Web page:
DISTRIBUTED SENSING EMPLOYING STIMULATED BRILLOUIN SCATTERING IN OPTICAL FIBERS
Optical fibers serve as an excellent sensing platform. In distributed analysis protocols, a parameter of interest is mapped along a fiber under test, and each fiber segment serves as an independent sensing node. Both temperature and mechanical strain can be mapped based on the physical principle of stimulated Brillouin scattering, or SBS. In this mechanism, two optical waves that counter-propagate in a fiber are coupled through the stimulation of a hyper-sonic acoustic wave. Their interaction is the most efficient when the difference between their optical frequencies precisely matches a parameter of the fiber known as the Brillouin frequency shift (BFS). The value of the BFS varies with both temperature and strain. Brillouin sensors can cover tens of km. However, the special resolution of most realizations is restricted to meter-scale. The modest spatial resolutions of most existing sensor protocols are insufficient for structural health monitoring of critical structures that require high spatial detail, such as bridges, railways, dams, reservoirs, vehicles, airplanes, ships..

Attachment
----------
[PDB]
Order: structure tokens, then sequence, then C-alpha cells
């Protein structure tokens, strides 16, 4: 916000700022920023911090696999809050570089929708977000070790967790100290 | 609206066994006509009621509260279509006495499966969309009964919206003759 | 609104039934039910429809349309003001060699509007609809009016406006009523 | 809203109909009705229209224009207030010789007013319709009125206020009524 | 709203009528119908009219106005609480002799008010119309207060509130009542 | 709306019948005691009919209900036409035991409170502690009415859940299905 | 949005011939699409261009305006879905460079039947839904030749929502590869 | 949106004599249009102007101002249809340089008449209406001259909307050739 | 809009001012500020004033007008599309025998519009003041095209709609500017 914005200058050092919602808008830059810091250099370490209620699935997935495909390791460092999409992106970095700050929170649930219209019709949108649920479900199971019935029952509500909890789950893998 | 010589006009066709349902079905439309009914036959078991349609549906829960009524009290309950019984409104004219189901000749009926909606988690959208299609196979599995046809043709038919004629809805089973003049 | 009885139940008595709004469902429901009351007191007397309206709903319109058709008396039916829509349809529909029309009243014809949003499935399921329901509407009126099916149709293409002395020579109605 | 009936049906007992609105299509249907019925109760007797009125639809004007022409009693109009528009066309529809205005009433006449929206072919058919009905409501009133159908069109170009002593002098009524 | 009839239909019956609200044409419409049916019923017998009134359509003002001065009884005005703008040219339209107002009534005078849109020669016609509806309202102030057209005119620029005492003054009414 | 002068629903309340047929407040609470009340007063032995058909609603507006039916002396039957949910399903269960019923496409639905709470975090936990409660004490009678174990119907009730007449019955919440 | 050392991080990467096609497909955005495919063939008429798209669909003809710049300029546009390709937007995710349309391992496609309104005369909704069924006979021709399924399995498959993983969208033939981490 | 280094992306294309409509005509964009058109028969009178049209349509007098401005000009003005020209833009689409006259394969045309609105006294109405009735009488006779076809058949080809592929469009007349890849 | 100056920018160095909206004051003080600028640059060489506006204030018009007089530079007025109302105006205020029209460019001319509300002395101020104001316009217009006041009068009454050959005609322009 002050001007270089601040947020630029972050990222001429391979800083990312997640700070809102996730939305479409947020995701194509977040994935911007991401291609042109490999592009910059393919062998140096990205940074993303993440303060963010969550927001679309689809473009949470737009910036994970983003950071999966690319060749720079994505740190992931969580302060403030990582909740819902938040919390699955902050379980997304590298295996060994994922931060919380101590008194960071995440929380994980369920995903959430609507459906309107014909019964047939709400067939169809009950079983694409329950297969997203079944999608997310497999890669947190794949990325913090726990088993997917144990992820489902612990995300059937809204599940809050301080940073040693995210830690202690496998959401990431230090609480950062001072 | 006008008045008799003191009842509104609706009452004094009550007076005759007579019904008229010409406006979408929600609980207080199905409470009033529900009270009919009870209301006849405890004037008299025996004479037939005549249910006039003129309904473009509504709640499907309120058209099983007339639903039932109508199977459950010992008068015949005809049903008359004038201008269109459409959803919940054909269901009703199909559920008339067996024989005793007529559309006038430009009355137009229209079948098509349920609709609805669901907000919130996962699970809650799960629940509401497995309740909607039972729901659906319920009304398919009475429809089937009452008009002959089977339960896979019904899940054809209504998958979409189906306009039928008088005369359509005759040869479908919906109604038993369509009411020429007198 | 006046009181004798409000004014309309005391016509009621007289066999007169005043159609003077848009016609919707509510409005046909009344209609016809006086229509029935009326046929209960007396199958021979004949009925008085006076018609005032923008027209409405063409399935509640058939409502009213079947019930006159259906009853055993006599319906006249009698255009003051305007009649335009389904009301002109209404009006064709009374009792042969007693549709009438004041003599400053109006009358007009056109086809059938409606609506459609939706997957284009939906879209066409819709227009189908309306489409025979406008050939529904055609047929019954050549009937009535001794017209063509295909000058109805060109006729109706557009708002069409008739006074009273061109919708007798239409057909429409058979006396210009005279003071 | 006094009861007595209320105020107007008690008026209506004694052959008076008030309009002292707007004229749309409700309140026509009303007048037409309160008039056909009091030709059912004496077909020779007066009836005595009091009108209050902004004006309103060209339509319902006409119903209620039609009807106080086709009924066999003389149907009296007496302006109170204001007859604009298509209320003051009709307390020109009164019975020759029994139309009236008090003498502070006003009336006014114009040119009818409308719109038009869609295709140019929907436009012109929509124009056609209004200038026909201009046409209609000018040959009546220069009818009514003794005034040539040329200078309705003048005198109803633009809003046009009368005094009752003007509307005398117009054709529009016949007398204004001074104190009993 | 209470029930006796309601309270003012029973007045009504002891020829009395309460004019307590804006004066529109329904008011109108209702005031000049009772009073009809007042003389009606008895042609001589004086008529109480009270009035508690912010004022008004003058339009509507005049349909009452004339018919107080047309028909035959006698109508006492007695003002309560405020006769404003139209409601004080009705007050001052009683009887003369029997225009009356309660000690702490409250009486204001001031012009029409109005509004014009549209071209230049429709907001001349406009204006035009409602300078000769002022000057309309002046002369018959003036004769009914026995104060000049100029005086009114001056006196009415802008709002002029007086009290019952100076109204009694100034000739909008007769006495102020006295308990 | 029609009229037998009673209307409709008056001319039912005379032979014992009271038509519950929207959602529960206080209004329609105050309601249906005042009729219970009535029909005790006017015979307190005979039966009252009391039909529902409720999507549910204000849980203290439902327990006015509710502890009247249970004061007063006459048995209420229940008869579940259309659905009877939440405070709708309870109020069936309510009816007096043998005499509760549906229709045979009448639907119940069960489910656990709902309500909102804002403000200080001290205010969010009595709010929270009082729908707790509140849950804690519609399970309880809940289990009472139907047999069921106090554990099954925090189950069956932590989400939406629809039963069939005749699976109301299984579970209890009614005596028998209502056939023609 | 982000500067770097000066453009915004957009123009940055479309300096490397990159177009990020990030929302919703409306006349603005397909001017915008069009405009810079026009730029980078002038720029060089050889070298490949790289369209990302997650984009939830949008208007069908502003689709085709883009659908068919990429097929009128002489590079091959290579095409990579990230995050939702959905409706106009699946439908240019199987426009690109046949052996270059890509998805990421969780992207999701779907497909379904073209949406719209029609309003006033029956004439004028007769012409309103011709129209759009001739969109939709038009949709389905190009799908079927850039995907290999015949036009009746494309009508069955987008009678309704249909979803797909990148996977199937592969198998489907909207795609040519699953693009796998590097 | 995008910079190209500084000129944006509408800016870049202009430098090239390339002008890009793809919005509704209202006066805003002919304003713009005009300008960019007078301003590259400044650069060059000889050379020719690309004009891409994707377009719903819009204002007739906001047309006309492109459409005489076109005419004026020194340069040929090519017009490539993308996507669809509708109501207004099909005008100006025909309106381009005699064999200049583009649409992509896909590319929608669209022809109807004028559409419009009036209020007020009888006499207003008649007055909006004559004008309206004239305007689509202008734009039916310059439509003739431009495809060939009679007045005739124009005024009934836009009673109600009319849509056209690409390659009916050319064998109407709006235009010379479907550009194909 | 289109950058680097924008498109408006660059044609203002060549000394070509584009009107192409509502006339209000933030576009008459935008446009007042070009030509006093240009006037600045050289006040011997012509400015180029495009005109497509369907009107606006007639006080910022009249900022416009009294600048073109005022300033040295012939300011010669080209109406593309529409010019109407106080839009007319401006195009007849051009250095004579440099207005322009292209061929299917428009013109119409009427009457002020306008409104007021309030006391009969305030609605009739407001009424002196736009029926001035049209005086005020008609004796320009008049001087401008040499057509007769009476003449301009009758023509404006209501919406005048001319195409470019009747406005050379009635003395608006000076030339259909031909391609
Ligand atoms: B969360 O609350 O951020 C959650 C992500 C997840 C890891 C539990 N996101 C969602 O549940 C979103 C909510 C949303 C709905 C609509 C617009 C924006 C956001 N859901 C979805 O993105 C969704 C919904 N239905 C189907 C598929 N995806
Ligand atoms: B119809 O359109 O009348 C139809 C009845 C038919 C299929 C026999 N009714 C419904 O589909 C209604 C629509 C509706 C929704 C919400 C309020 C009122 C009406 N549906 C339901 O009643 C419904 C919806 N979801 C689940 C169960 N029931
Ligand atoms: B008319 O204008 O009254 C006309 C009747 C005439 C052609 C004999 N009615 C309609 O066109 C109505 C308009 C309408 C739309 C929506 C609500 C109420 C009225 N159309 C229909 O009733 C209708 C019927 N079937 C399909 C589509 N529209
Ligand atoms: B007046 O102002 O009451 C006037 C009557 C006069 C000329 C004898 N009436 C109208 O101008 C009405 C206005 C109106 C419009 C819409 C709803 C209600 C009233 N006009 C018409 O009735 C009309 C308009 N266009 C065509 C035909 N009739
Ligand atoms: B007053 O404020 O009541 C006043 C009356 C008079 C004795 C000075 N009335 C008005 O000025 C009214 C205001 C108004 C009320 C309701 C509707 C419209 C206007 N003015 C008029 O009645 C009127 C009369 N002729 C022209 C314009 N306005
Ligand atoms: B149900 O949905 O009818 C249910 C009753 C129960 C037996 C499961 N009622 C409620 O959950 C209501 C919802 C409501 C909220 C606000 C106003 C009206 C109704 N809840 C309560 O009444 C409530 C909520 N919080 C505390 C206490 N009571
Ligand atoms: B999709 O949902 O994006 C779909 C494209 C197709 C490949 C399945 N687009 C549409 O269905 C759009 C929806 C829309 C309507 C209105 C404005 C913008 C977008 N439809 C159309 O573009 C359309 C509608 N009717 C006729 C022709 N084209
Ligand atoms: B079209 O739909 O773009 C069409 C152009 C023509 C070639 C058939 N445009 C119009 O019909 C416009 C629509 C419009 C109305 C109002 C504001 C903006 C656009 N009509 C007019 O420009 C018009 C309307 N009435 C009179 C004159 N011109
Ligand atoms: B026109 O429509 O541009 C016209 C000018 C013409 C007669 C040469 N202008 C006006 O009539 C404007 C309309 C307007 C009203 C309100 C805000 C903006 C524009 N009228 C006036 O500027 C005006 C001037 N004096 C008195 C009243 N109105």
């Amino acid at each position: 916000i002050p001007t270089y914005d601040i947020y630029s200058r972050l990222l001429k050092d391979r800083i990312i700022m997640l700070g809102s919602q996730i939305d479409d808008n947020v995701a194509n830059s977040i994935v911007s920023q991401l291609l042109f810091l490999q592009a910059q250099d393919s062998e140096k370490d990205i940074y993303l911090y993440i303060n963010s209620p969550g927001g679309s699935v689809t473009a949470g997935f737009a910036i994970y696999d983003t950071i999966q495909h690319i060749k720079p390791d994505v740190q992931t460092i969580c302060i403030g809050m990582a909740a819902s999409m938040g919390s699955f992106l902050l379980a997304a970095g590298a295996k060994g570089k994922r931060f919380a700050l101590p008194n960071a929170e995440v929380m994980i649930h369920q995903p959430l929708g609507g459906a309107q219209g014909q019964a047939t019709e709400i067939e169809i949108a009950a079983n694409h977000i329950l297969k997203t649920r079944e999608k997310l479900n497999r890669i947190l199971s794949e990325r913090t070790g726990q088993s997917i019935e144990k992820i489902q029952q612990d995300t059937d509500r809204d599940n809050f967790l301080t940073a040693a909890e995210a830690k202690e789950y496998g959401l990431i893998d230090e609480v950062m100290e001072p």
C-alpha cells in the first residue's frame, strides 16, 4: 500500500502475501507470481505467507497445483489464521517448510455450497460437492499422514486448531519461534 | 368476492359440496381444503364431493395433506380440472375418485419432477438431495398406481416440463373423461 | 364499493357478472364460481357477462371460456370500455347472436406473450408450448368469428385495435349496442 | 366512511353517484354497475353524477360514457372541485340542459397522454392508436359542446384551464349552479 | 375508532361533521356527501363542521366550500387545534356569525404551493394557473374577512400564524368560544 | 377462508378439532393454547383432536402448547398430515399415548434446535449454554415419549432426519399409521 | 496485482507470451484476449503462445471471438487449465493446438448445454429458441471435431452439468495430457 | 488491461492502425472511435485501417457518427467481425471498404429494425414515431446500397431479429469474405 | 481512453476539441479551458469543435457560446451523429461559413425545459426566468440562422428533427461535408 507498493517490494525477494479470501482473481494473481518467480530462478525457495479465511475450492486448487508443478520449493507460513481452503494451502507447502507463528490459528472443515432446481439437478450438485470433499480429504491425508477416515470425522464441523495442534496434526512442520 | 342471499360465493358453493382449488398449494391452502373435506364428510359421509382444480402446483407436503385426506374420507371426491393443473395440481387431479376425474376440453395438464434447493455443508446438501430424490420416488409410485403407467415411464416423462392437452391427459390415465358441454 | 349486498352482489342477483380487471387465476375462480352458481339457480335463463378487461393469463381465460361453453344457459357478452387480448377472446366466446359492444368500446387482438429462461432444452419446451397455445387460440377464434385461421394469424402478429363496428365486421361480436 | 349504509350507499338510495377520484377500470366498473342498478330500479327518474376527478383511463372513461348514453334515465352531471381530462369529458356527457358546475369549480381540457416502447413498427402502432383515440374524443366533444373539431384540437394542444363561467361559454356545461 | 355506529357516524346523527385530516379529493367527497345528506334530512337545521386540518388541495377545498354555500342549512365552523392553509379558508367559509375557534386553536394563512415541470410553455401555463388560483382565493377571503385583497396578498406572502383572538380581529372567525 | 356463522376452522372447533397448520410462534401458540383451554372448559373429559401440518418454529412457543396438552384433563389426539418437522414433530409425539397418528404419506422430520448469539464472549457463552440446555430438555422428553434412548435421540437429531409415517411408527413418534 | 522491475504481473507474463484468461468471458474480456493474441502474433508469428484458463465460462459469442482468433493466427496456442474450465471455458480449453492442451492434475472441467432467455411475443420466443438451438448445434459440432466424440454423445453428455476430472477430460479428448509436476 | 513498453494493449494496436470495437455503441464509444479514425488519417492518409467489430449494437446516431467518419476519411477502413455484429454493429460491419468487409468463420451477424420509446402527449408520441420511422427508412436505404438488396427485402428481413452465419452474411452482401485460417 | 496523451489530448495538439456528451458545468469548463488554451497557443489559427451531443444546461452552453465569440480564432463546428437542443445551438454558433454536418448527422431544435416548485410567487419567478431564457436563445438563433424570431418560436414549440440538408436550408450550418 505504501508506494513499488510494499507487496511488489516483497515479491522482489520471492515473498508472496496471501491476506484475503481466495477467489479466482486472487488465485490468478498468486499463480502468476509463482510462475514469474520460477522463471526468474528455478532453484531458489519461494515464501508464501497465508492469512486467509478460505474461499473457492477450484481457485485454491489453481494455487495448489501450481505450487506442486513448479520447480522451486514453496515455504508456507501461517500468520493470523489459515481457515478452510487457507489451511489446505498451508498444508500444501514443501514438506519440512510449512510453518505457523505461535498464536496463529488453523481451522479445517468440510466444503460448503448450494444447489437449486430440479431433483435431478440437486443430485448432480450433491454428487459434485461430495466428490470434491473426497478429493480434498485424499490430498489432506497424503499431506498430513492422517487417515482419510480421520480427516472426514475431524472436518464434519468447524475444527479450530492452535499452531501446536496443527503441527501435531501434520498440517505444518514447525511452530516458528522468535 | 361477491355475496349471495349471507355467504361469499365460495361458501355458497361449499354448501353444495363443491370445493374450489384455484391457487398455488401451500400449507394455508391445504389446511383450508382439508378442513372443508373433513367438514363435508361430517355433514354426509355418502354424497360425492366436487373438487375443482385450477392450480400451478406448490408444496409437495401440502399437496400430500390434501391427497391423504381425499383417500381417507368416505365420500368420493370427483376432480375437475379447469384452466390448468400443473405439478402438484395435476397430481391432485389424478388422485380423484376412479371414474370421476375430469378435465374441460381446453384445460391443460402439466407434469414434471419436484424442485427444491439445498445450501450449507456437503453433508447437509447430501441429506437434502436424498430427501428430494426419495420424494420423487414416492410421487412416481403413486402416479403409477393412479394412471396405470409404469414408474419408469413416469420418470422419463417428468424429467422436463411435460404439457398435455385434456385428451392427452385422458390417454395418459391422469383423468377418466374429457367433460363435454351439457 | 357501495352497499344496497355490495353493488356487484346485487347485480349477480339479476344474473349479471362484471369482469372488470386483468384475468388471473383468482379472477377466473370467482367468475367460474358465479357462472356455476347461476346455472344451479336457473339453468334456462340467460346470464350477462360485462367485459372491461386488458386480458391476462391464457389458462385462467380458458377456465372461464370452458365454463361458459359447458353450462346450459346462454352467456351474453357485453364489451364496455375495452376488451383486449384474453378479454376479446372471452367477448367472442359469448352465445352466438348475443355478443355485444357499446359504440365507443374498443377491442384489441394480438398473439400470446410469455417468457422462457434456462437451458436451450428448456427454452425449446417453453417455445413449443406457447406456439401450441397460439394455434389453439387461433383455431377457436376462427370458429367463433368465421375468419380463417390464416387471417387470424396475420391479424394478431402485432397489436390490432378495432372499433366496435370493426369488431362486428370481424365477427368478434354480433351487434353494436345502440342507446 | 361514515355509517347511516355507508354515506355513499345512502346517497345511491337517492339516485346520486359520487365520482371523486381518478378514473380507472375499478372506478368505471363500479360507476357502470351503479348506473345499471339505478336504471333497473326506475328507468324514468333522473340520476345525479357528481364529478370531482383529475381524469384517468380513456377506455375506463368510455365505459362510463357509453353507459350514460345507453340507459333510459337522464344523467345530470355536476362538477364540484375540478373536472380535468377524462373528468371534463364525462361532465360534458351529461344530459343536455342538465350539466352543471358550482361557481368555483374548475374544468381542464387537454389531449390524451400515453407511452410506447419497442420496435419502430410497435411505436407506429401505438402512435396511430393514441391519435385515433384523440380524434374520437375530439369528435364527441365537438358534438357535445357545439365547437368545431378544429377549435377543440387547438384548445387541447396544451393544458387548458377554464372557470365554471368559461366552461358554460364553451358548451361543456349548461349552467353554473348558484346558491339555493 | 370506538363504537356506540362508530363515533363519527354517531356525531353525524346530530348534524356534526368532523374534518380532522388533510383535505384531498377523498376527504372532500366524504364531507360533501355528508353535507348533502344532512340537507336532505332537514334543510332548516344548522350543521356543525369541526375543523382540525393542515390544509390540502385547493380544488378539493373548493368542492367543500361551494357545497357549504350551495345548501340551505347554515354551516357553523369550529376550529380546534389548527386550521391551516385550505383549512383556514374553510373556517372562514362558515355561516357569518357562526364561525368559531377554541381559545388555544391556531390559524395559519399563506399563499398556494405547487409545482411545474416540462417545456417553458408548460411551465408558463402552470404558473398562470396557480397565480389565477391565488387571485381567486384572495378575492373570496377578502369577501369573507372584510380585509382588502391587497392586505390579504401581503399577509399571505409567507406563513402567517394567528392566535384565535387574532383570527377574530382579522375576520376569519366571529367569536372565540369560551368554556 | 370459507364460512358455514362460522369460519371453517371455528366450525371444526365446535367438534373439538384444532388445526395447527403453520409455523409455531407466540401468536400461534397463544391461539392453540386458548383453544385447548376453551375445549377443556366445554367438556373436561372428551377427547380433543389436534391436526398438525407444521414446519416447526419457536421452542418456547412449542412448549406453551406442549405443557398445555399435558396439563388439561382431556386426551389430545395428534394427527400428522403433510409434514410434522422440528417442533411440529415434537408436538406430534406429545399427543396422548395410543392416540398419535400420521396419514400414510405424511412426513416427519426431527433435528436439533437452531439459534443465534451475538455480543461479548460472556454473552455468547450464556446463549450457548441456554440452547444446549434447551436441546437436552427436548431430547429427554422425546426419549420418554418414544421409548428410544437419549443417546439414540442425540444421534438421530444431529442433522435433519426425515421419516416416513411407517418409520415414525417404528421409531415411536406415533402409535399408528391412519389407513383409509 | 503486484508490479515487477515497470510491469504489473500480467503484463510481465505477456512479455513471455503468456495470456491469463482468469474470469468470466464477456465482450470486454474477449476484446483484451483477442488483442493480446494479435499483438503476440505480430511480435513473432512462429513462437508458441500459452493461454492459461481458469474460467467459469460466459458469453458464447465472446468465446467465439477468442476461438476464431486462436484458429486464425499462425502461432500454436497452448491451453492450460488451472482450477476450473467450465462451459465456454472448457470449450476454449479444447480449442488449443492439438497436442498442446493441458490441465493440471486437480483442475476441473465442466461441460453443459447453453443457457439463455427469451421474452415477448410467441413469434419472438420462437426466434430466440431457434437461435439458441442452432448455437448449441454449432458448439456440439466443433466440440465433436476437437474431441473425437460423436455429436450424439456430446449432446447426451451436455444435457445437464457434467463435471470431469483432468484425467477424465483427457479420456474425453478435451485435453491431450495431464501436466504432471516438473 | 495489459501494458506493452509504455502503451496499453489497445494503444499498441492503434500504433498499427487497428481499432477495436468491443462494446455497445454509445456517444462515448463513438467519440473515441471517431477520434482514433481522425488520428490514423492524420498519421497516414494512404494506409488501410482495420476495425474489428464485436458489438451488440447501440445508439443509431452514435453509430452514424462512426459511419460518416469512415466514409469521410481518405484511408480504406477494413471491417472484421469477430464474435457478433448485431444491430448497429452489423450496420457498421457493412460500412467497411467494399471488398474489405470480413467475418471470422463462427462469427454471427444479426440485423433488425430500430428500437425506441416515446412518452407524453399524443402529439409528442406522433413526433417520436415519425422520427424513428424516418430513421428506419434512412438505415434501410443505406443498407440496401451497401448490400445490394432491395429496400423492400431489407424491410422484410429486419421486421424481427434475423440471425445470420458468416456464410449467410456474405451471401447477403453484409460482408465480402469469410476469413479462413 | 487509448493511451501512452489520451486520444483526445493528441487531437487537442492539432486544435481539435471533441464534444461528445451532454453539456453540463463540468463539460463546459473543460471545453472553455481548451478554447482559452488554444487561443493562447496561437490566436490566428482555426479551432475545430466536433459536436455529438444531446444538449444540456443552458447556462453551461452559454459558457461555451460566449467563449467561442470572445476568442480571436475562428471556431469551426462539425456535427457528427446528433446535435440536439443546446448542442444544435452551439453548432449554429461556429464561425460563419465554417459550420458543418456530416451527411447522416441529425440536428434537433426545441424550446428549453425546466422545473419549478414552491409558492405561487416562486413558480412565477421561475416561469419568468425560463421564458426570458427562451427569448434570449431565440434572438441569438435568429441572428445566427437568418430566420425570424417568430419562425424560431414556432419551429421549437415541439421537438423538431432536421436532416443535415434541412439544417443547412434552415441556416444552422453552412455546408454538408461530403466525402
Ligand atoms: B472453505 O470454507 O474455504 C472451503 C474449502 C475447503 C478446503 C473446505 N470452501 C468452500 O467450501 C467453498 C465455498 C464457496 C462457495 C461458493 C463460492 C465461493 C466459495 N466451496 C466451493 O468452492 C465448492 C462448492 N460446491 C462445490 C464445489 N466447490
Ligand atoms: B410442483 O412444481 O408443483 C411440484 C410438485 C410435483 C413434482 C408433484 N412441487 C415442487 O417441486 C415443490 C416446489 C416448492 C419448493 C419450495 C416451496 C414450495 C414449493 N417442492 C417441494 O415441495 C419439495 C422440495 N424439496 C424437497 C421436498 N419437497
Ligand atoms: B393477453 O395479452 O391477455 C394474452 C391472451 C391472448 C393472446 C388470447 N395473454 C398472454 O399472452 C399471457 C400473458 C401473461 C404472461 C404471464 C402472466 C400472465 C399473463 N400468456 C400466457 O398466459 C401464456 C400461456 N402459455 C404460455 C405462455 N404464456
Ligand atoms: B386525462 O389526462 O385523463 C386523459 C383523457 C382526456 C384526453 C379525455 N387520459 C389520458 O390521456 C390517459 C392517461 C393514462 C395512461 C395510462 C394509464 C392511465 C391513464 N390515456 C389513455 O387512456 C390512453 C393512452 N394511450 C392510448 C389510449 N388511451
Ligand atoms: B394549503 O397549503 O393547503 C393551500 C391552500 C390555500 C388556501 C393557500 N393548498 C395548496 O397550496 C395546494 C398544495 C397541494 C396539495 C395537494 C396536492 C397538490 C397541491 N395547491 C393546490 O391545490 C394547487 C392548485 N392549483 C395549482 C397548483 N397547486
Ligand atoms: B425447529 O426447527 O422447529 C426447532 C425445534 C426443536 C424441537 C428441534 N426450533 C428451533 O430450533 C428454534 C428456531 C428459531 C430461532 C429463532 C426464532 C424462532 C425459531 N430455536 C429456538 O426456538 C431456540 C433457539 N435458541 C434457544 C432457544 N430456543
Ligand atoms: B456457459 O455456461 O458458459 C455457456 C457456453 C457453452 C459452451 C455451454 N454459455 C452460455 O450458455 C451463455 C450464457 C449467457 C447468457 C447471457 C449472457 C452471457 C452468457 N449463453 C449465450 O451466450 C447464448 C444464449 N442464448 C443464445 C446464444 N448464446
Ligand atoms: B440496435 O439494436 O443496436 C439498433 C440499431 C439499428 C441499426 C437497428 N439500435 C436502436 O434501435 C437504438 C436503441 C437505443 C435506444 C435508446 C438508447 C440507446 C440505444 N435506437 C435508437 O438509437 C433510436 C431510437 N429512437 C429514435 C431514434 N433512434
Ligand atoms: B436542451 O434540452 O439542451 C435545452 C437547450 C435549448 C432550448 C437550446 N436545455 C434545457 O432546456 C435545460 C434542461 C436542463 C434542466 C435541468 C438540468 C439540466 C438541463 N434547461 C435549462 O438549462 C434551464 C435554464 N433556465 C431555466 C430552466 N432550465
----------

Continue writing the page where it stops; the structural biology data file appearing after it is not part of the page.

The cutting-edge solution presents a method to confine SBS interactions to cm-scale and even mm-scale lengths, thereby providing spatial resolution that is two orders of magnitude higher than those of existing methods. The principle relies on the judicious coding of the two optical waves of the SBS process by high-rate phase sequences. Measurements were demonstrated over 10 km of fiber with 2 cm resolution, corresponding to half-million independent sensors.